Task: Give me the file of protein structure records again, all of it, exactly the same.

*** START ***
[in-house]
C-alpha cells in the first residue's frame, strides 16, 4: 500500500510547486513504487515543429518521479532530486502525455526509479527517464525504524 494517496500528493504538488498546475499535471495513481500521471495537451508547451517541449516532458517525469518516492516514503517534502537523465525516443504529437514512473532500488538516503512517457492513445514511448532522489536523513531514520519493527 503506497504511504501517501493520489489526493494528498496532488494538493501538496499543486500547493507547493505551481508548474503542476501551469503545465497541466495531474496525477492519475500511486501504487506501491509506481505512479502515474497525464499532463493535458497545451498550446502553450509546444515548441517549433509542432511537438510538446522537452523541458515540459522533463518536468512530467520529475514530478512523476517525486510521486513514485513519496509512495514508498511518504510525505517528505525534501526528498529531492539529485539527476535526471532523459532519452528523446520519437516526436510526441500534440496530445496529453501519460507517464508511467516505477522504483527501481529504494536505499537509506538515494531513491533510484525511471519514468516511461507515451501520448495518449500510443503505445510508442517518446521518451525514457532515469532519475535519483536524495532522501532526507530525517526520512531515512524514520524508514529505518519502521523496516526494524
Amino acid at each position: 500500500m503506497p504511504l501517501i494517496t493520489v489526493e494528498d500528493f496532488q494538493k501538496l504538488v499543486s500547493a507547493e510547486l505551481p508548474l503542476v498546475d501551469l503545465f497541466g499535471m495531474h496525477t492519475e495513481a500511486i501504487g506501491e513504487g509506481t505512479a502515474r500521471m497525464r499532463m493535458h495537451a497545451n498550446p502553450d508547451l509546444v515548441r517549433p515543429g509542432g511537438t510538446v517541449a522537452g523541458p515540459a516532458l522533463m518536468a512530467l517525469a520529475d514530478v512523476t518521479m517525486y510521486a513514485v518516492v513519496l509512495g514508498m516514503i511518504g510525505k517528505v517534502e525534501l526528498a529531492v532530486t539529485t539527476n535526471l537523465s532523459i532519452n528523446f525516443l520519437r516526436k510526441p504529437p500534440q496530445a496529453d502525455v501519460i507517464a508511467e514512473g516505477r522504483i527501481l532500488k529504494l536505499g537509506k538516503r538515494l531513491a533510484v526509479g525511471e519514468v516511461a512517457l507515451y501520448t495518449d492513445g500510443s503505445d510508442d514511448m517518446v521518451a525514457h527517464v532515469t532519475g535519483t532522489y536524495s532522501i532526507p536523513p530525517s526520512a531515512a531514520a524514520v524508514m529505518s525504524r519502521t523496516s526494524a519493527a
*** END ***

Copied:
[in-house]
C-alpha cells in the first residue's frame, strides 16, 4: 500500500510547486513504487515543429518521479532530486502525455526509479527517464525504524 494517496500528493504538488498546475499535471495513481500521471495537451508547451517541449516532458517525469518516492516514503517534502537523465525516443504529437514512473532500488538516503512517457492513445514511448532522489536523513531514520519493527 503506497504511504501517501493520489489526493494528498496532488494538493501538496499543486500547493507547493505551481508548474503542476501551469503545465497541466495531474496525477492519475500511486501504487506501491509506481505512479502515474497525464499532463493535458497545451498550446502553450509546444515548441517549433509542432511537438510538446522537452523541458515540459522533463518536468512530467520529475514530478512523476517525486510521486513514485513519496509512495514508498511518504510525505517528505525534501526528498529531492539529485539527476535526471532523459532519452528523446520519437516526436510526441500534440496530445496529453501519460507517464508511467516505477522504483527501481529504494536505499537509506538515494531513491533510484525511471519514468516511461507515451501520448495518449500510443503505445510508442517518446521518451525514457532515469532519475535519483536524495532522501532526507530525517526520512531515512524514520524508514529505518519502521523496516526494524
Amino acid at each position: 500500500m503506497p504511504l501517501i494517496t493520489v489526493e494528498d500528493f496532488q494538493k501538496l504538488v499543486s500547493a507547493e510547486l505551481p508548474l503542476v498546475d501551469l503545465f497541466g499535471m495531474h496525477t492519475e495513481a500511486i501504487g506501491e513504487g509506481t505512479a502515474r500521471m497525464r499532463m493535458h495537451a497545451n498550446p502553450d508547451l509546444v515548441r517549433p515543429g509542432g511537438t510538446v517541449a522537452g523541458p515540459a516532458l522533463m518536468a512530467l517525469a520529475d514530478v512523476t518521479m517525486y510521486a513514485v518516492v513519496l509512495g514508498m516514503i511518504g510525505k517528505v517534502e525534501l526528498a529531492v532530486t539529485t539527476n535526471l537523465s532523459i532519452n528523446f525516443l520519437r516526436k510526441p504529437p500534440q496530445a496529453d502525455v501519460i507517464a508511467e514512473g516505477r522504483i527501481l532500488k529504494l536505499g537509506k538516503r538515494l531513491a533510484v526509479g525511471e519514468v516511461a512517457l507515451y501520448t495518449d492513445g500510443s503505445d510508442d514511448m517518446v521518451a525514457h527517464v532515469t532519475g535519483t532522489y536524495s532522501i532526507p536523513p530525517s526520512a531515512a531514520a524514520v524508514m529505518s525504524r519502521t523496516s526494524a519493527a